The normal hip size for male 16-year-olds was found to be 36.7 inches or 93.2 cm.
For 17-year-old boys, the normal hip circumference was found to be 37.4 inches or 95 cm.
Finally, 18-year-olds had hips that measured 37.3 inches or 94.7 cm on average, whereas male 19-year-olds had 37.8 inch (96 cm) hips.
What is the average hip width for women?
What is the average female hip width measurement? According to US anthropometric research that measured the biiliac breadth of 8,356 females, the average hip width for women is 11.45 inches or 29.1 cm.
Biiliac breadth—which is essentially the anthropometric term for maximal hip width—is a measurement that’s taken between the most lateral points on the outer part of the iliac crest. 
What follows is the average female width for women of various ages.
Women aged 20-29 had a hip width of 10.9 inches, whereas women aged 30-39 had a hip width of 11.3 inches.
The average hip width for women aged 40-49 was 11.6 inches.
Females aged 50-59 and 60-69 both had an average hip width measurement of 11.9 inches.
Finally, women aged 70-79 and 80+ both had a hip width of 11.8 inches.
What is the average male hip width?
What is the average male hip width? Based on measurement data from a National Health and Nutrition Examination Survey, the average hip width for men is 11.7 inches or 29.6 cm.
Here is the average hip size by age group:
The average male hip width measurement was 11.2 inches for men aged 20-29, 11.5 inches for men aged 30-39, and 11.8 inches for men aged 40-49.
Men aged 50-59 and males aged 80+ both had an average hip width of 12 inches.
Finally, the normal hip width for men aged 60-69 and 70-79 was found to be slightly larger—although virtually identical—at 12.1 inches.
Hip size charts
The following 5 hip size charts discuss hip width and hip circumference for males and females. Additionally, the first chart shows you what female clothing sizes each hip measurement is equal to.
Female hip size chart (clothing)
The specific clothing size for any given hip circumference measurement heavily depends on the brand of clothing, the type of garment, and the country in which the clothing is sold.
With this in mind, we analyzed the size charts of various clothing brands and created our own hip size chart for women that shows the clothing size (S, M, L), the corresponding US clothing size, and also the full hip measurement in inches.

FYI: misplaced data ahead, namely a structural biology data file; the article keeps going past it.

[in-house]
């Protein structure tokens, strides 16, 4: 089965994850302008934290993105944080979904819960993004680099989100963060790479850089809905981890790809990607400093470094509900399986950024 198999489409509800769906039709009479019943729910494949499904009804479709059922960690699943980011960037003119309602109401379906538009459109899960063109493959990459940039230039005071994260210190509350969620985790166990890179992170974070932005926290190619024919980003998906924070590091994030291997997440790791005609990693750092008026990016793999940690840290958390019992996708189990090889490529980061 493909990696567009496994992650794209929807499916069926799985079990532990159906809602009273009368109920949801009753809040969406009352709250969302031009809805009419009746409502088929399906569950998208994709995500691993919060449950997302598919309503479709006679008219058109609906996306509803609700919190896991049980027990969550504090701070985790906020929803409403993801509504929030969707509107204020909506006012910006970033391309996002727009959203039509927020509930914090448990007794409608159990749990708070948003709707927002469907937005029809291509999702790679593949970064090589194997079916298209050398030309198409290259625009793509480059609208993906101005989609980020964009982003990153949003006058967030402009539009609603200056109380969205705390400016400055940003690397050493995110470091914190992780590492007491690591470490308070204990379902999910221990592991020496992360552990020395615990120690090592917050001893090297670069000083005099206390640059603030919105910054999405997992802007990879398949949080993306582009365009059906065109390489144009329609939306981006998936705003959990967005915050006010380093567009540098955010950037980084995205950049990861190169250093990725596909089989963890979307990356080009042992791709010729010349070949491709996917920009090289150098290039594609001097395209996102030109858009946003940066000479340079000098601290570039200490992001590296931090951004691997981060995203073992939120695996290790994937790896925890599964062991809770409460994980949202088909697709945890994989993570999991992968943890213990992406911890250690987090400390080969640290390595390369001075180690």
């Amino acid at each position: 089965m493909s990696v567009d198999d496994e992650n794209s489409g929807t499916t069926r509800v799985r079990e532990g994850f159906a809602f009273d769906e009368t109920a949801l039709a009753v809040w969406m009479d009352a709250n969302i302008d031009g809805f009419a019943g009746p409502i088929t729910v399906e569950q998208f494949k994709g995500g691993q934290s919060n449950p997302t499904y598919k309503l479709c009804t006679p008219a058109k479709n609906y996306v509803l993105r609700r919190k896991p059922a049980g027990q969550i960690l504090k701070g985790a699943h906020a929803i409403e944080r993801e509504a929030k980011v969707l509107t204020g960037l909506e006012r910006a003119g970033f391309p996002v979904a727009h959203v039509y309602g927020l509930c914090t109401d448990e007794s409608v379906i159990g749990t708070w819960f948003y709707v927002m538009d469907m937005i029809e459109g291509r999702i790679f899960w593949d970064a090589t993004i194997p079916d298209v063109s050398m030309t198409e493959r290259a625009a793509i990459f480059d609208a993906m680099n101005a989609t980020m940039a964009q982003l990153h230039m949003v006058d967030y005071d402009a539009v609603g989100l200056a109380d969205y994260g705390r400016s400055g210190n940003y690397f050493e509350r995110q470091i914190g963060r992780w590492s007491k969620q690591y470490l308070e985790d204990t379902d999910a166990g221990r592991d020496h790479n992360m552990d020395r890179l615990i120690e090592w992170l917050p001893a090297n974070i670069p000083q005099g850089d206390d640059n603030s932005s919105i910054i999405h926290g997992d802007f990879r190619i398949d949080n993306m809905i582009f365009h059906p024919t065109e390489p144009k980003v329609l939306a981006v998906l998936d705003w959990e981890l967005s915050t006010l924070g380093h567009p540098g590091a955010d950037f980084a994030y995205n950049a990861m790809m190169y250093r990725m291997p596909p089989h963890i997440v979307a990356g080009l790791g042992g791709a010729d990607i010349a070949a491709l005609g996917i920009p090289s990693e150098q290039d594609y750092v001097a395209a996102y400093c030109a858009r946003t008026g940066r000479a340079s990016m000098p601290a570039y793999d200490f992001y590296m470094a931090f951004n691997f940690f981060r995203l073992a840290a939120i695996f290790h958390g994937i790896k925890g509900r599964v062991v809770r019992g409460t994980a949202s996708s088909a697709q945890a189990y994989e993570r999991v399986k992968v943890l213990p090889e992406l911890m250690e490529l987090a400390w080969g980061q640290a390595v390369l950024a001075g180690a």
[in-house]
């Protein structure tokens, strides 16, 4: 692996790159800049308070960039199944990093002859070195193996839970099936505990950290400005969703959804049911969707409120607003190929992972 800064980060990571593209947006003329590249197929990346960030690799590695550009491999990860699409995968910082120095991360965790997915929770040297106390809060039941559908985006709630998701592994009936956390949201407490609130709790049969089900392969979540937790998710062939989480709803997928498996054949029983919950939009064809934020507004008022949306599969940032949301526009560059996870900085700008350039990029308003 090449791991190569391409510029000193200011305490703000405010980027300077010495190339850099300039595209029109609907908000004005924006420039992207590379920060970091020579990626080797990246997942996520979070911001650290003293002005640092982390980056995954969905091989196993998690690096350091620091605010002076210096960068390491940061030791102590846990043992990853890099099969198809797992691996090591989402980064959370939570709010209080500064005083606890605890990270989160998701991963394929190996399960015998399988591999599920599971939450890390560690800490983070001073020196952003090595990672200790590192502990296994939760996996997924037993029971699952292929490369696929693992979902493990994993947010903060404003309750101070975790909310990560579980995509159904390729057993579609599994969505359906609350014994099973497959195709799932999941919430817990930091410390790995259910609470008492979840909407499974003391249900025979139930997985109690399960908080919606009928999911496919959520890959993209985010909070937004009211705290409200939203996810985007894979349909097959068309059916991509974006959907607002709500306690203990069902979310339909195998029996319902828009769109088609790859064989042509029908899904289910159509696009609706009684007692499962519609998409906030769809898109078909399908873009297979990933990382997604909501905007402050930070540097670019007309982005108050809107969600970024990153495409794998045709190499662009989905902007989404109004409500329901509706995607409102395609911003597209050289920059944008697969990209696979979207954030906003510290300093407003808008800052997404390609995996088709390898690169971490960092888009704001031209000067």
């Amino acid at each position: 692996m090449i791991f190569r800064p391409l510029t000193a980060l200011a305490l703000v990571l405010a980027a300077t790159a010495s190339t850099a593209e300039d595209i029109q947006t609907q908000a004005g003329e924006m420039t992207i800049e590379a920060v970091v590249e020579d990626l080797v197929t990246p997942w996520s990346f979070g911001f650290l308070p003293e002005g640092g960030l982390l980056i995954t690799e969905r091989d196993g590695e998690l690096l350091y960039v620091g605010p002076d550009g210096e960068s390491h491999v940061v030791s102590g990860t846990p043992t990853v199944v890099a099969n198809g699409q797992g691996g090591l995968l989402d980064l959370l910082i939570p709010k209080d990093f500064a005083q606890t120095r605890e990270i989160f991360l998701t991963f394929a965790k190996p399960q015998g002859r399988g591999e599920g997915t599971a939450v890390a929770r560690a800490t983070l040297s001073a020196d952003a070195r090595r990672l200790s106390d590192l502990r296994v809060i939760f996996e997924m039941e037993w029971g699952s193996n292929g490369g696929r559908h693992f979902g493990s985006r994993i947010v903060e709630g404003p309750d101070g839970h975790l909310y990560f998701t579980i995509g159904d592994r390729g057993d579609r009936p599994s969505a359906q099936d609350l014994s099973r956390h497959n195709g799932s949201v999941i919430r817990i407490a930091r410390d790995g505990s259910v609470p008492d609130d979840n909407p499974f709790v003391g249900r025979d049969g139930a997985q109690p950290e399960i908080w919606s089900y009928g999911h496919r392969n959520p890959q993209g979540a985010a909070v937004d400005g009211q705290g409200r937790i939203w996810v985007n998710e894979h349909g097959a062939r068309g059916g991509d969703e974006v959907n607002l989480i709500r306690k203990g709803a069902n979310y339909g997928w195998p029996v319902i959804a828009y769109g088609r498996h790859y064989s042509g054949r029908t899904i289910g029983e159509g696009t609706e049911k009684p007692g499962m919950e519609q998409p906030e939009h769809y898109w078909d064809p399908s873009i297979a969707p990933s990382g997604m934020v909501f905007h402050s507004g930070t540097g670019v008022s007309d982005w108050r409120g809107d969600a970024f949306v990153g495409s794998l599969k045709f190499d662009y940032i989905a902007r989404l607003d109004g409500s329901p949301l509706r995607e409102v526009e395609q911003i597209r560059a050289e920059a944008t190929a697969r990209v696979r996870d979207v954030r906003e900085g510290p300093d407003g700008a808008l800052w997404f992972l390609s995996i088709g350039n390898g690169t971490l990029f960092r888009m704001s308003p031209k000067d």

Hip size chart for women (circumference)
In the above chart, you’ll find the average hip measurements for women of various ages, which is useful for understanding how your body compares.
It’s interesting that women typically have larger hips than men by 1-2 inches in many cases, especially considering that data from the same sources shows that men had a larger biiliac breadth than women.
These differences indicate that women store more fat around their hips than men, which can actually be protective against cardiovascular disease.  Additionally, a large hip circumference can be an indicator that someone has a lot of fat-free mass.
As mentioned, female hip circumference peaks between the ages of 50-59 and then decreases gradually into old age, which may be due to inactivity and sarcopenia.
Although age is a strong predictor of the average hips size for women, your body composition and bone structure also affect your hip circumference measurement.
Male hip size chart (circumference)
As you can see on the above hip measurement chart, male hip circumference is much more consistent than female hip circumference. Indeed, men aged 20-29 and men aged 80+ were found to have a virtually identical hip girth measurement.
As in the female measurement data, the largest average hip circumference in males was observed in men between the ages of 50-59. This is most likely due to middle-aged men having a higher body mass (and potentially more fat-free mass) than younger men.
When working with anthropometric data, you generally expect to see a decrease in circumference measurements—oftentimes significant decreases—as the participants get older. So it’s highly interesting to observe the general maintenance of hip circumference in men as they age.
This could well be because gluteal muscle mass—a strong predictor of hip size—is preserved by walking around, whereas other body parts (like the upper arms) aren’t used as much during everyday life (certainly not while walking like the glutes are) and thus require direct resistance training in order to maintain their girth.
Female hip width size chart
Based on the data displayed in the chart above, female hip width peaks between the ages of 50-69 (the same is true for males).
The reason for this is that older people have wider hips than younger people because the pelvic bones become wider with age.
Indeed, researchers from the University of North Carolina found that, on average, participants aged 80 had hips that were 2.2 cm wider than those aged 20.